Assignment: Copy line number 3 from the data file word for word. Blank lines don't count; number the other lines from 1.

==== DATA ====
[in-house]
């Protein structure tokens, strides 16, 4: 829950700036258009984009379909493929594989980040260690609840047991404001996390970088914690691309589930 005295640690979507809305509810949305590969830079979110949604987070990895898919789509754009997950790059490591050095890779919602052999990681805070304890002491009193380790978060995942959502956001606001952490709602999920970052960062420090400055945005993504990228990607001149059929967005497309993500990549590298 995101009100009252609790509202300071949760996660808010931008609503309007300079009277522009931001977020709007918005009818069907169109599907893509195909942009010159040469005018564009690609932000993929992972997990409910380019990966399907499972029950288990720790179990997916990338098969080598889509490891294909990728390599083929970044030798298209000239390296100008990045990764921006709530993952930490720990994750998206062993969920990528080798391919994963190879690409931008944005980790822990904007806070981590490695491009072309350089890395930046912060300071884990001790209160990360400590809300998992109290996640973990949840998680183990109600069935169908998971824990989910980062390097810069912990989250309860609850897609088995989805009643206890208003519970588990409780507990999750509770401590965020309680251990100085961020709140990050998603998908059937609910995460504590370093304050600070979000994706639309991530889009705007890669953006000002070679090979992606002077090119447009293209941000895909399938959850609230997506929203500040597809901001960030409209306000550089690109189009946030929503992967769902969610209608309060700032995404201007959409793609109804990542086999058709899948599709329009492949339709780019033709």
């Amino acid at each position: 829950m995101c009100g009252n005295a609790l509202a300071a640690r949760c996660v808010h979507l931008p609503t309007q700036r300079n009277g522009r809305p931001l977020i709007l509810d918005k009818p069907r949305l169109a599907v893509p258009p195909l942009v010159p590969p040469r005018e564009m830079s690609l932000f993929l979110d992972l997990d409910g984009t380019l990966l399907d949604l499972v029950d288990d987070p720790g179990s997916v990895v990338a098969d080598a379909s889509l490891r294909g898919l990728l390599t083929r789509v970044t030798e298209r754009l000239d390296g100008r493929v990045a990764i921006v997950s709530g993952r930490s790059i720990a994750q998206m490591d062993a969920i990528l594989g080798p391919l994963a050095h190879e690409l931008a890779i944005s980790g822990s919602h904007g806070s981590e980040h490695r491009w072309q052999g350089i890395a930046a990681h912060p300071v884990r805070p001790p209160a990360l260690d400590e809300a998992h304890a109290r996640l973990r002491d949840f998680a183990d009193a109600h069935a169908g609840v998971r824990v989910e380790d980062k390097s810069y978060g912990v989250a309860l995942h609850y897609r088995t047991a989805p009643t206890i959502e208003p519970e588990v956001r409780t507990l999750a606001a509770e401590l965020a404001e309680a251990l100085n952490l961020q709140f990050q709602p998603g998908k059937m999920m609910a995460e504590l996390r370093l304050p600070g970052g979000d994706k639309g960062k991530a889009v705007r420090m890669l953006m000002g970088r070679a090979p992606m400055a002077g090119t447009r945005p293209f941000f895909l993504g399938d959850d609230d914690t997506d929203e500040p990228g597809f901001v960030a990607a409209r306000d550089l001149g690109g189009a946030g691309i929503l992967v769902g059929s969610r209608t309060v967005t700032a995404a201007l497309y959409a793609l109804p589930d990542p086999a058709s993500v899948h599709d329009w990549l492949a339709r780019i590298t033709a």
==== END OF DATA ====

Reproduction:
């Amino acid at each position: 829950m995101c009100g009252n005295a609790l509202a300071a640690r949760c996660v808010h979507l931008p609503t309007q700036r300079n009277g522009r809305p931001l977020i709007l509810d918005k009818p069907r949305l169109a599907v893509p258009p195909l942009v010159p590969p040469r005018e564009m830079s690609l932000f993929l979110d992972l997990d409910g984009t380019l990966l399907d949604l499972v029950d288990d987070p720790g179990s997916v990895v990338a098969d080598a379909s889509l490891r294909g898919l990728l390599t083929r789509v970044t030798e298209r754009l000239d390296g100008r493929v990045a990764i921006v997950s709530g993952r930490s790059i720990a994750q998206m490591d062993a969920i990528l594989g080798p391919l994963a050095h190879e690409l931008a890779i944005s980790g822990s919602h904007g806070s981590e980040h490695r491009w072309q052999g350089i890395a930046a990681h912060p300071v884990r805070p001790p209160a990360l260690d400590e809300a998992h304890a109290r996640l973990r002491d949840f998680a183990d009193a109600h069935a169908g609840v998971r824990v989910e380790d980062k390097s810069y978060g912990v989250a309860l995942h609850y897609r088995t047991a989805p009643t206890i959502e208003p519970e588990v956001r409780t507990l999750a606001a509770e401590l965020a404001e309680a251990l100085n952490l961020q709140f990050q709602p998603g998908k059937m999920m609910a995460e504590l996390r370093l304050p600070g970052g979000d994706k639309g960062k991530a889009v705007r420090m890669l953006m000002g970088r070679a090979p992606m400055a002077g090119t447009r945005p293209f941000f895909l993504g399938d959850d609230d914690t997506d929203e500040p990228g597809f901001v960030a990607a409209r306000d550089l001149g690109g189009a946030g691309i929503l992967v769902g059929s969610r209608t309060v967005t700032a995404a201007l497309y959409a793609l109804p589930d990542p086999a058709s993500v899948h599709d329009w990549l492949a339709r780019i590298t033709a």